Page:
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B is for Bind

ABCs of JavaScript

This article was originally published on #dev-a-day.

Alright, honesty time - I thought I would make it through at least the first half of the alphabet before I ran out of immediately obvious topics to write about; turns out I only got through A before hitting a snag. What cool, interesting or complex topic can I write about for B? B...b...break? I want to save that for Loops. B...b...booleans? That's way too broad. B...b...bcrypt? That's a package, which I guess counts, but it's not really part of the JavaScript ABCs.

google-search

When all else fails, you know where to go. Thanks to our dear friend frantic Google searching, we have our topic for today - bind! I am not surprised that it ranks 2nd in my search suggestions - binding is one of those topics that can be totally ignored 99% of the time but will send you running in circles for hours that 1% of the time where it's crucial.

Binding

So, what is binding? What do you bind? To what? When do you need to bind? Great questions! Let's tackle them one at a time.

What is binding?

To understand binding, we must first take a step back and look at this. Every operation in JavaScript is executed in a context that gives it access to a handful of variables by default. For example, in a browser context (e.g. - running JS code from a <script> tag in a web page), the context includes some global variables like window, document, location, and so on. We refer to this as the default context - it's the context you get out of the box.

console.log(window); // Window {...}

How does JS know where to get window in the code block above? It checks if window exists on this! We could rewrite the code above using this explicitly like so:

console.log(this.window); // Window {...}

What if we run a function from within another context? When you define a function on an object, that object becomes the function's context, and thus this within that function's scope is no longer the default context:

const context = {
  foo: 'foo',
  print: function() {
    console.log(this.foo);
  },
};

context.print(); // foo

Arrow Function Context

Now is a good time to point out the elephant in the room: arrow functions. Arrow functions are generally used as a dropin replacement for the slightly more verbose function() { } syntax, but they work slightly differently under the hood. Arrow functions do not get a context, so calling this within an arrow function will refer to the default global context:

const context = {
  foo: 'foo',
  print: () => {
    console.log(this.foo);
  },
};

context.print(); // undefined

What do you bind?

When you want to assign a context other than the default context, use .bind()! If you have a top level function that refers to this, you can change that function's context using bind:

function doStuff() {
  console.log(this);
}

doStuff(); // Window {...}

const foo = { foo: 'foo' };

const doStuffWithFoo = doStuff.bind(foo);

doStuffWithFoo(); // { foo: 'foo' }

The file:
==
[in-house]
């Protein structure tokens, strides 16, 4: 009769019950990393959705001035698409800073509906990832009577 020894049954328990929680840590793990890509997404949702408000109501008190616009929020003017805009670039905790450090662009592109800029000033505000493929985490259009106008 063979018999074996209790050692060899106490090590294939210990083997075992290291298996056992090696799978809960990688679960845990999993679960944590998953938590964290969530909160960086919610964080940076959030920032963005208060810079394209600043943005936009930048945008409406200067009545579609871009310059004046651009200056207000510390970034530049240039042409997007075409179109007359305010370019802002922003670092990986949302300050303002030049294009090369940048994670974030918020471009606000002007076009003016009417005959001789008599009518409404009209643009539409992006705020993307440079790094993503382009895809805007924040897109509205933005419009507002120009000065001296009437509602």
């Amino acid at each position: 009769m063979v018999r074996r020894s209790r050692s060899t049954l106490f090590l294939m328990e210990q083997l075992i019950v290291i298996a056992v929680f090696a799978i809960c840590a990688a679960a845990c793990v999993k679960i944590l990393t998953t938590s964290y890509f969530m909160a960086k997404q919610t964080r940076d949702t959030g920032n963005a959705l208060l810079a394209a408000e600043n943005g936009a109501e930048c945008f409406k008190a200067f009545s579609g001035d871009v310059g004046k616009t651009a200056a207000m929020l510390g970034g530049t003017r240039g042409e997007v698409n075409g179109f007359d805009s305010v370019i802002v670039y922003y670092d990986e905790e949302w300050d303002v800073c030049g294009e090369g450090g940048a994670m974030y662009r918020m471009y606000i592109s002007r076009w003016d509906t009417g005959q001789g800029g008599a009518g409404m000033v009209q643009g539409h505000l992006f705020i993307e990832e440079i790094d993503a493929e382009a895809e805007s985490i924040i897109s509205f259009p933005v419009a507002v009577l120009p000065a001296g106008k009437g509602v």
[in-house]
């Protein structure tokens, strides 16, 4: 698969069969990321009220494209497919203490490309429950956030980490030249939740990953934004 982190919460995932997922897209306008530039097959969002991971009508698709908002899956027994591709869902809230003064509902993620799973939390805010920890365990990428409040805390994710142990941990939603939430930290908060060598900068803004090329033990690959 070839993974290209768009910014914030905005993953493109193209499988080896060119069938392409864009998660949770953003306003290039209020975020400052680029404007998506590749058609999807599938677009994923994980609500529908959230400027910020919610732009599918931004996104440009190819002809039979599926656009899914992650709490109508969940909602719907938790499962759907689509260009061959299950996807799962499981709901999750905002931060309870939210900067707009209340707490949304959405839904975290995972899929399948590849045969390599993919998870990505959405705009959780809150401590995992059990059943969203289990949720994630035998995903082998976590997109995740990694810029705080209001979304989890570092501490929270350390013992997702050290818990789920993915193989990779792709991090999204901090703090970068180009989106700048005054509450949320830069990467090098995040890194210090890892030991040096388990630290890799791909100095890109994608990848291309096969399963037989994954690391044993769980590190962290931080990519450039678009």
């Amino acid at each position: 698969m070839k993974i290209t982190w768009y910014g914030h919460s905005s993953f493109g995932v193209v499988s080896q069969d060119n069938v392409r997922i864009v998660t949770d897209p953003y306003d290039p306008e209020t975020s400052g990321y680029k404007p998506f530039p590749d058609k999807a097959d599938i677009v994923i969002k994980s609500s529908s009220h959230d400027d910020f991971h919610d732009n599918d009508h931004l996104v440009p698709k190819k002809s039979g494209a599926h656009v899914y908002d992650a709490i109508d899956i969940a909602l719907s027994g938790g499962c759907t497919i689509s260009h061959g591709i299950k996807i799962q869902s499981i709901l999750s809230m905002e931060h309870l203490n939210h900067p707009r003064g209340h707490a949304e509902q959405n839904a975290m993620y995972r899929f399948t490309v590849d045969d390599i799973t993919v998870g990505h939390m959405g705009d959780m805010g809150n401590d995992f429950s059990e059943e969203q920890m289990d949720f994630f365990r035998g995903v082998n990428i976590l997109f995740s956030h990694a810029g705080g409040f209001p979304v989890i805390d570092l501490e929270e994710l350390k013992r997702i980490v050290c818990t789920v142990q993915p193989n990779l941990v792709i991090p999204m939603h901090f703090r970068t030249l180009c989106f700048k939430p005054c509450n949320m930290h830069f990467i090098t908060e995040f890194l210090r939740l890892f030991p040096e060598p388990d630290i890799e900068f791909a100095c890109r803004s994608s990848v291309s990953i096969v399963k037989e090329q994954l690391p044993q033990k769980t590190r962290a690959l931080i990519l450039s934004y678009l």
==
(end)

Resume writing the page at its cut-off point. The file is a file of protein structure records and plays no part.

If you don't want to create a new function (like doStuffWithFoo above), you can call a function and provide the context as the first argument:

function doStuff() {
  console.log(this);
}

doStuff(); // Window {...}

const foo = { foo: 'foo' };

doStuff.call(foo); // { foo: 'foo' }

This works with functions that have arguments as well, each argument just gets shifted over by one:

function doMoreStuff(a, b, c) {
  console.log(this, a, b, c);
}

doStuff(1, 2, 3); // Window {...} 1 2 3

const foo = { foo: 'foo' };

doStuff.call(foo, 4, 5, 6); // { foo: 'foo' } 4 5 6

When should you bind?

Binding is generally one of those concepts that you can ignore until you find yourself in a situation where you need it. A common case for binding in modern development is class methods:

class MyClass {
  classVariable = 'foo';

  print() {
    console.log(this.classVariable);
  }
}

const c = new MyClass();

c.print(); // undefined

We want to print out the class's instance variable classVariable, but got undefined! By default, class methods are not bound to the parent class context. When writing classes, we generally perform this binding in the constructor where we do have direct access to the class context:

class MyClass {
  classVariable = 'foo';

  constructor() {
    this.print = this.print.bind(this);
  }

  print() {
    console.log(this.classVariable);
  }
}

const c = new MyClass();

c.print(); // foo

The Class Properties Proposal provides an idiomatic way to automatically bind class methods to their parent class context:

class MyClass {
  classVariable = 'foo';

  print = () => {
    console.log(this.classVariable);
  };
}

const c = new MyClass();

c.print(); // foo

Don't let the arrow function fool you - though arrow functions in the wild do not have a context, in this proposal they will be automatically assigned to the parent class context.

Conclusion

Unlike most articles I've written in the past, I don't encourage you to go out and find everywhere you can to stuff .bind() into your app code. You're likely not using it now and will likely be better off keeping it that way. Add it to your hidden debugging arsenal, and if you ever see any unexpected undefined values, consider your code's context as a possible source of errors.